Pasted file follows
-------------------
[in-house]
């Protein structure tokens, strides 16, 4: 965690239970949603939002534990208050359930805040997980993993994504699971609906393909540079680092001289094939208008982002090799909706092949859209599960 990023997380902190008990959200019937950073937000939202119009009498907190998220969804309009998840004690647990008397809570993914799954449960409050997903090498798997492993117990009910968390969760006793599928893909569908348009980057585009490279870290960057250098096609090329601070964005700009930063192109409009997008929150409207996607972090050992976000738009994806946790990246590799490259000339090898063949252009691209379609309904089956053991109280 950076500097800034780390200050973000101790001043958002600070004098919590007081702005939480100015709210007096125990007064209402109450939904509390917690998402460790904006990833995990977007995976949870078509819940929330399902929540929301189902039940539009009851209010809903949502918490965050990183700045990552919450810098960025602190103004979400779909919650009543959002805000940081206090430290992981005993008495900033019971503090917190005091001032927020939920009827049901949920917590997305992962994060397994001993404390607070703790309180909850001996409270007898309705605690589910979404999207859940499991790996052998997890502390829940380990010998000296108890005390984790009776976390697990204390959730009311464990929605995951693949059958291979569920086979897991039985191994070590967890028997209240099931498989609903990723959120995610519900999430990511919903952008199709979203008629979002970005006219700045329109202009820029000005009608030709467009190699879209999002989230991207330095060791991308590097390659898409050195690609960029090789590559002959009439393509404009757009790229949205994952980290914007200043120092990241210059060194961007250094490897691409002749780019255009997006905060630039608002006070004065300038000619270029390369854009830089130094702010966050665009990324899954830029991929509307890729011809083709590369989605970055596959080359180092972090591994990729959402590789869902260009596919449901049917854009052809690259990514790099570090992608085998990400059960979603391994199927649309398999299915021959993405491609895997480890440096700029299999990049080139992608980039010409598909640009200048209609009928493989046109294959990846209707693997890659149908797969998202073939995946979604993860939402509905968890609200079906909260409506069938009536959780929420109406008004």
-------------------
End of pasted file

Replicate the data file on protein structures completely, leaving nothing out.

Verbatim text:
[in-house]
């Protein structure tokens, strides 16, 4: 965690239970949603939002534990208050359930805040997980993993994504699971609906393909540079680092001289094939208008982002090799909706092949859209599960 990023997380902190008990959200019937950073937000939202119009009498907190998220969804309009998840004690647990008397809570993914799954449960409050997903090498798997492993117990009910968390969760006793599928893909569908348009980057585009490279870290960057250098096609090329601070964005700009930063192109409009997008929150409207996607972090050992976000738009994806946790990246590799490259000339090898063949252009691209379609309904089956053991109280 950076500097800034780390200050973000101790001043958002600070004098919590007081702005939480100015709210007096125990007064209402109450939904509390917690998402460790904006990833995990977007995976949870078509819940929330399902929540929301189902039940539009009851209010809903949502918490965050990183700045990552919450810098960025602190103004979400779909919650009543959002805000940081206090430290992981005993008495900033019971503090917190005091001032927020939920009827049901949920917590997305992962994060397994001993404390607070703790309180909850001996409270007898309705605690589910979404999207859940499991790996052998997890502390829940380990010998000296108890005390984790009776976390697990204390959730009311464990929605995951693949059958291979569920086979897991039985191994070590967890028997209240099931498989609903990723959120995610519900999430990511919903952008199709979203008629979002970005006219700045329109202009820029000005009608030709467009190699879209999002989230991207330095060791991308590097390659898409050195690609960029090789590559002959009439393509404009757009790229949205994952980290914007200043120092990241210059060194961007250094490897691409002749780019255009997006905060630039608002006070004065300038000619270029390369854009830089130094702010966050665009990324899954830029991929509307890729011809083709590369989605970055596959080359180092972090591994990729959402590789869902260009596919449901049917854009052809690259990514790099570090992608085998990400059960979603391994199927649309398999299915021959993405491609895997480890440096700029299999990049080139992608980039010409598909640009200048209609009928493989046109294959990846209707693997890659149908797969998202073939995946979604993860939402509905968890609200079906909260409506069938009536959780929420109406008004």